|Cardomon Times [EP] (2015)
Weyes Blood — Cardomon Times [EP] (October 9th, 2015)Ψ Haunted folky sounds from experimental multi–instrumentalist Natalie Mering.
Ψ Nejnižší známka minulého celovečerního alba The Innocents byla 7. Je to zemité melodrama z katakomb, které si zaslouží, aby bylo slyšet nad zemí. Weyes Blood gothic–kouzelná říše má tucet dalších dveří, které mají být otevřeny a je jen otázkou času, kdy toto album skončí ve vašich rukou.
Ψ Její přínos k letošní bohaté úrodě nových singer–songwriters je velmi významný. Ψ Natalie Mering stojí za to vyzvednout už jen kvůli “Take You There” samotné. Každé slovo vycházející z jejích úst v doprovodu jejich klávesů Roland, jak popisuje smrt, šílenství a melancholický únik, je pohlazením. Podceňovat fakt, že písně jsou pouze 4, je jako ohrnovat nos nad tím že právě tolik je světových stran.
Location: Kentucky ~ Bushwick, Brooklyn ~ Lower East Side, New York
Styles: deceptive complexity, early music echoes, dawn, dusk, summer into winter
Others/Podobnost: Angel Olsen, Anne Briggs, Buffy Saint–Marie, Karen Dalton, Julia Holter, Joanna Newsom, Cate Le Bon, aroma of Parfume Genius, Seaven Teares, Vashti Bunyan. Kašlu na ta přirovnání. Kontext je důležitý a vzdálená historie je magnetická, ale Weyes Blood to ví a zpívá o tom všem. Kromě toho vytahuje odkazy staré hudby v krystalické čirosti, jinak toto vše jsou jen moje reflexivně–orientační pokusy. A teď jdu zpátky na Cardomon Times.Album release: October 9th, 2015
Record Label: Kemado Records / Mexican Summer
1 Maybe Love 4:05
2 Take You There 7:41
3 Cardamom 4:35
4 In the Beginning 5:28
℗ 2015 Kemado Records Inc., d/b/a Mexican Summer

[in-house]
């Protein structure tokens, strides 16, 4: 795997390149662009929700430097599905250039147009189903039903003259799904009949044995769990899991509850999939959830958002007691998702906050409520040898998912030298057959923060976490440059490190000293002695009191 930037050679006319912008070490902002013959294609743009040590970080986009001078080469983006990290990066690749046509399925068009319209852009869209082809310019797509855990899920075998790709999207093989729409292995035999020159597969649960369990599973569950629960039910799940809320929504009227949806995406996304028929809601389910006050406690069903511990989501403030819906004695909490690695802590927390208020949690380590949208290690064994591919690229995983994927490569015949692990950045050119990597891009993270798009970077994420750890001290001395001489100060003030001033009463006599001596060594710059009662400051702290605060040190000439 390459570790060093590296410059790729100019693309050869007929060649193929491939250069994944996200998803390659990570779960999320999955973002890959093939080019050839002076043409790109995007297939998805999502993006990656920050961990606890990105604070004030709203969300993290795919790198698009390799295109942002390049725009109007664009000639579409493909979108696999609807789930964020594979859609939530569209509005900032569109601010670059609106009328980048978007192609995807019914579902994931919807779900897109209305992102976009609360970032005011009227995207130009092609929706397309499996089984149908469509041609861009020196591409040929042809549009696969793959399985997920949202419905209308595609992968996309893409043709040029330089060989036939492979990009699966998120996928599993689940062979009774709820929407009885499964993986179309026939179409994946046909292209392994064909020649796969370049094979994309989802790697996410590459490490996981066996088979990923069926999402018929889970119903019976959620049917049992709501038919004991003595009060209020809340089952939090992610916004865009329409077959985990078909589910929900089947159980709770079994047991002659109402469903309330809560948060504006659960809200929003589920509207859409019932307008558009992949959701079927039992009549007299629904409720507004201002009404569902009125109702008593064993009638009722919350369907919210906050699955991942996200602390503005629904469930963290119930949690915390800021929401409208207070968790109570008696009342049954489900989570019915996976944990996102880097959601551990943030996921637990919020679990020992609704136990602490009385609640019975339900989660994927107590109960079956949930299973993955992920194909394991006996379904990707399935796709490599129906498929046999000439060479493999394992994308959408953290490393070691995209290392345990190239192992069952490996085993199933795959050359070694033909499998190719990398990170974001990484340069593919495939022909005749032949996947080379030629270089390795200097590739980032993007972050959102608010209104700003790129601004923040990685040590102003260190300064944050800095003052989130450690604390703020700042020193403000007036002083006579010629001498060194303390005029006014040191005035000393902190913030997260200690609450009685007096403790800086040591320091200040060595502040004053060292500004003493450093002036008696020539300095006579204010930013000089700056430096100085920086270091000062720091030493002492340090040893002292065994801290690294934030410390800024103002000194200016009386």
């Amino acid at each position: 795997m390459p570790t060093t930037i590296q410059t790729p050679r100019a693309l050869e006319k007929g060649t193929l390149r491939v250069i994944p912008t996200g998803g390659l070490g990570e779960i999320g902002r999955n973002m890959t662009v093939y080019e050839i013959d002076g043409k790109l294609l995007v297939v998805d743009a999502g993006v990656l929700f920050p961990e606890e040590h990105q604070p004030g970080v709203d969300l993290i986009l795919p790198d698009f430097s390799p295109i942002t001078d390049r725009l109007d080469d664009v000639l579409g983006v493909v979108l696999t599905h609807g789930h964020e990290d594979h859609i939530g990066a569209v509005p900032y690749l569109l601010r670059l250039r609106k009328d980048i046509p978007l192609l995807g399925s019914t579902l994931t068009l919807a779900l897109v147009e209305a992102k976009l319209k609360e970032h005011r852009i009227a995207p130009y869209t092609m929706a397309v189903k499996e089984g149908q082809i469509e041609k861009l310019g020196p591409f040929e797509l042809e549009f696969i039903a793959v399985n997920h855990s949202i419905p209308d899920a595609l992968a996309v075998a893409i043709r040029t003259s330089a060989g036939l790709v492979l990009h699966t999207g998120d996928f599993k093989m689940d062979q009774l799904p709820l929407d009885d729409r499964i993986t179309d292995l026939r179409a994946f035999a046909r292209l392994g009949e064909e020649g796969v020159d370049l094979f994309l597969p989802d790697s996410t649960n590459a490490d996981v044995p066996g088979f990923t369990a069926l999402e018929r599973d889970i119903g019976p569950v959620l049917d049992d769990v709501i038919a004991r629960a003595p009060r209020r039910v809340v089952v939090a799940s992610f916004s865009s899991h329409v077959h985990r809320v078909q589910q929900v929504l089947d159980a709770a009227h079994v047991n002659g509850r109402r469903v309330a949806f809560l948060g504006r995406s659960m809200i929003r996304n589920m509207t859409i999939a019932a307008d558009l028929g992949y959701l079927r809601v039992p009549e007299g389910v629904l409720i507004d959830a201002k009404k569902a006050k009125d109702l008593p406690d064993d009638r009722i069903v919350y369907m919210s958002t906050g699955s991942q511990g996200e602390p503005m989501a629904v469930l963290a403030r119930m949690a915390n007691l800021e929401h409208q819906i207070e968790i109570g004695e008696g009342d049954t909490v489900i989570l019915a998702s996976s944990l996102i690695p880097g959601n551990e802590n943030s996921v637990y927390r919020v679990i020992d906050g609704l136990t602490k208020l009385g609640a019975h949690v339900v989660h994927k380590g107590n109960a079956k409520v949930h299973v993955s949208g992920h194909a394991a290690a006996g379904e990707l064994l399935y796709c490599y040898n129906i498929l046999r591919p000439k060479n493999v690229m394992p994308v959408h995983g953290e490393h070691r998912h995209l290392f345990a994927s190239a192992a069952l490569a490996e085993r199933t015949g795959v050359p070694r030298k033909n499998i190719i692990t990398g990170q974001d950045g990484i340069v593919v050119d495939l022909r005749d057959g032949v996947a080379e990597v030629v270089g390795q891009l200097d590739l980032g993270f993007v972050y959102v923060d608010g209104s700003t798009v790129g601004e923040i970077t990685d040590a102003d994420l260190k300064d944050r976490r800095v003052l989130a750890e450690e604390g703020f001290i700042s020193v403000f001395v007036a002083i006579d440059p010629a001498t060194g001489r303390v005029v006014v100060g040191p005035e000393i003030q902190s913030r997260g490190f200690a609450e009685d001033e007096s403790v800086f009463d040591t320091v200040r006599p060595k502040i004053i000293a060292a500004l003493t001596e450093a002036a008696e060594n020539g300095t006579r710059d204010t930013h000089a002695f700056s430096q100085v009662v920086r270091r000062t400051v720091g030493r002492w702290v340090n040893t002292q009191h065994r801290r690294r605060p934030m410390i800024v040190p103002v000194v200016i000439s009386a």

• Artwork by Shane Butler.
• Photo by Sam Fleischner.
• In 2015 we find the templates of love lurching over our shoulders, exoskeletons once inhabited with comfort. Are we, in our digital age, only being nostalgic as we search for the same idyllic love our predecessors have talked and written about so clearly? As the mediums of courtship change, does romance inherently change its meaning and function? As we gather new modes to function, are our old modes ‘outdated’ or just re–invigorated? In Cardamom Times, Natalie Mering (Weyes Blood) pronounces these questions clearly like a plea to know where we can once again find ‘timeless’ love.
• Different to the sprawling studio affair of Weyes Blood’s 2014 epic The Innocents, Cardamom Times was recorded onto reel–to–reel tape at Mering’s home studio in Rockaway Beach, New York. Like the area, which itself has recently been devastated by natural causes and is regaining it’s bearings, Mering has created a language of dystopian love. A place where hurt, comfort, past, and future are finding themselves together, not necessarily out of mutual affection, but because ‘this is the way things are.’
• As with her past recordings, these songs echo her flirtatiousness with the classics and of the avant–garde; channeling the domestic hymns of Sybille Baer through the lens of Baltimore’s recent experimentalism; the devotional drones of Terry Riley accompanied by the voices of the Sacre Coeur; the confrontational words of Anais Nin along with the warm embrace of St. Augustine. Mering’s search for true, timeless love, is accompanied by her caravan of ancestors who channel through her like spectres caught on magnetic tape.